WVDEP releases first round of testing for cancer-causing chemicals in Kanawha Valley

Published: Mar. 3, 2022 at 6:18 PM EST
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CHARLESTON, W.Va. (WSAZ) – The West Virginia Department of Environmental Protection released its first round of testing for the cancer-causing chemical Ethylene Oxide (EtO) in the Kanawha Valley.

The agency released the information Thursday evening, saying less than 1 parts per billion (ppb) of EtO was found in the South Charleston and Institute areas of Kanawha County.

The WVDEP said the results are the first round of a four-part sampling plan.

WSAZ has aired a series of specials, WSAZ Investigates | Cancer-Causing Chemicals, after the United States Environmental Protection Agency (EPA), reported that toxic, cancer-causing chemicals were being released into the air in the Kanawha Valley at one of the highest rates in the country.

According to Thursday’s release from the WVDEP, samples were collected by the WVDEP during a one 24-hour period on Jan. 25-26, 2022, using a U.S. EPA-approved method designed to monitor EtO. The WVDEP said it also sampled for EtO in Guthrie, West Virginia, “a location far away from any permitted source of EtO ”to help establish baseline levels for the chemical.”

“All sites monitored in this first round of sampling showed concentrations less than 1 ppb,” according to the WVDEP. “These concentrations are influenced by many factors, including wind and weather data, operations at the facilities, and background levels. This is why multiple rounds of sampling are being conducted.”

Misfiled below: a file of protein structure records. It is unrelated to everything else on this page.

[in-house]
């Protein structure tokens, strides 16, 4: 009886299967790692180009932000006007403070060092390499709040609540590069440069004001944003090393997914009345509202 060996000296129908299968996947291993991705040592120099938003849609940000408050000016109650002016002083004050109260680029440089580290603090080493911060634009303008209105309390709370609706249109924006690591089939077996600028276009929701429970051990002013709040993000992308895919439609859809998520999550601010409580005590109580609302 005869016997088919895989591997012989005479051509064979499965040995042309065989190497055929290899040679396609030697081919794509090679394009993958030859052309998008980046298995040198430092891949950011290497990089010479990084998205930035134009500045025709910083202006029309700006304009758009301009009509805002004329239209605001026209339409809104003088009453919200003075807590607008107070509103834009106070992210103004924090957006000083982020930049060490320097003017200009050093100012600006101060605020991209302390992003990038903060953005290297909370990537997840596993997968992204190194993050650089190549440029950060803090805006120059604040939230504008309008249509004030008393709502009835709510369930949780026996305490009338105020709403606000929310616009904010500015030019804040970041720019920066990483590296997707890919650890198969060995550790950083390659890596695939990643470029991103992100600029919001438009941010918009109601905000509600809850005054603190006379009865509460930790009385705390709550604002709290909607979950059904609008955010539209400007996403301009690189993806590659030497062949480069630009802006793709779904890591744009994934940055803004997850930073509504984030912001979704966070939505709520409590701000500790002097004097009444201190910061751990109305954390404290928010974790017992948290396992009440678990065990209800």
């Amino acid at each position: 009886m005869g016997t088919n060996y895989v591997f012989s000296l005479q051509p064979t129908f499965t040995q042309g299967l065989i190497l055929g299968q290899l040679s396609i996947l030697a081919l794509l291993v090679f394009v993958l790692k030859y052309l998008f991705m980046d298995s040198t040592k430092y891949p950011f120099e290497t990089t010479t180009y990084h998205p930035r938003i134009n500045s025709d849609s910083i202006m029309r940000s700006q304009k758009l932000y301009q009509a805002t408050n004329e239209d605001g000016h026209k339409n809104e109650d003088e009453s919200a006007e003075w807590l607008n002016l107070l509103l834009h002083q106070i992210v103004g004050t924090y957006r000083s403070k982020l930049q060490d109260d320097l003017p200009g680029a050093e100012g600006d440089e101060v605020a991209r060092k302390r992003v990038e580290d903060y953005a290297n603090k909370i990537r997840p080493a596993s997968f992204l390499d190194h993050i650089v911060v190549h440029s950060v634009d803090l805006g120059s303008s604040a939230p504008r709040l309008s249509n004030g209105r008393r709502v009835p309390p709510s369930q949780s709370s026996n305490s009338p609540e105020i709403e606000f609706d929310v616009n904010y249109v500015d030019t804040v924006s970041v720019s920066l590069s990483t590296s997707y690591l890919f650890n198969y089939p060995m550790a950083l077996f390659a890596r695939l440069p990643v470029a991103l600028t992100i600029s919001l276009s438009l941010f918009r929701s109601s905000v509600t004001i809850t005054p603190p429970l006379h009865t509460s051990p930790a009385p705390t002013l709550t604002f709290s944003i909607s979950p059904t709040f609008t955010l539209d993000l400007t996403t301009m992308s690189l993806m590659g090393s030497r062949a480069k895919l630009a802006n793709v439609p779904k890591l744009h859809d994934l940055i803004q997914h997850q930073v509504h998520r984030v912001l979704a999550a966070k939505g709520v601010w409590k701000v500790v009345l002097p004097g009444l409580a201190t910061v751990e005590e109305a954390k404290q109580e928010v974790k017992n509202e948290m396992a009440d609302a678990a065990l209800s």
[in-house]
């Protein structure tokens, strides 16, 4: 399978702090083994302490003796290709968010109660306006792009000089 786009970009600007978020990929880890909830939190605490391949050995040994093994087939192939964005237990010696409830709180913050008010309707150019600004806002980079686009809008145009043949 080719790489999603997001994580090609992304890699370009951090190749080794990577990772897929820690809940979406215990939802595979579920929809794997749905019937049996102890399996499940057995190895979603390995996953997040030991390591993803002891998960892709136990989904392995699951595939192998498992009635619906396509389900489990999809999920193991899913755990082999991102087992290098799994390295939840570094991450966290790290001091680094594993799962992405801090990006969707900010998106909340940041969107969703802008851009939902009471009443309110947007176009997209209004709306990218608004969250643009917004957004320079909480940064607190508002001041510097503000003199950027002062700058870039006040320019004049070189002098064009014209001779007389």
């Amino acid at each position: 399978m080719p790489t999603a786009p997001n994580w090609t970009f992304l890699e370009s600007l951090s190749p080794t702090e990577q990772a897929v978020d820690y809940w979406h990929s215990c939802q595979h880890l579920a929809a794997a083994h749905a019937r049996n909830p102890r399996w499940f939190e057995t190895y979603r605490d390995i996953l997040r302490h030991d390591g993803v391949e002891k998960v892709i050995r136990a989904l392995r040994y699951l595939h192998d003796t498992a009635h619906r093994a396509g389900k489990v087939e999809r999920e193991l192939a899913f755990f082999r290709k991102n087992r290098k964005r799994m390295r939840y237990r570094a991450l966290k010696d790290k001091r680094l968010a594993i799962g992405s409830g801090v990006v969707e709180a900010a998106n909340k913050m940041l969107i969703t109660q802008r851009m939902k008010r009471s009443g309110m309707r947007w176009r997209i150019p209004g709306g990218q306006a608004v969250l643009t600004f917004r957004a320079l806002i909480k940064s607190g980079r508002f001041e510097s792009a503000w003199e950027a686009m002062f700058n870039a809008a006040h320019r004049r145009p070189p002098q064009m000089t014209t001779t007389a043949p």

“It’s important to stress that this is just the first step in the process and these results need to be reviewed with those from the remaining rounds of sampling before we can make any determinations,” said WVDEP Cabinet Secretary Harold Ward said in the release.

The WVDEP said both it and the EPA will review all four rounds of sampling when they’re complete. It said a final report will be released “and will guide any future actions taken by the agency.”

The agency also said, “The U.S. EPA just released its new air toxics risk screening tool - AirToxScreen. This assessment estimates air toxics using emissions data from the most recent year of complete data available. This tool indicates that all census tracts in West Virginia are under the 100 in 1 million cancer risk level.”

To read the WVDEP’s full report, tap here.

To see previous coverage from the WSAZ Investigations, tap here.

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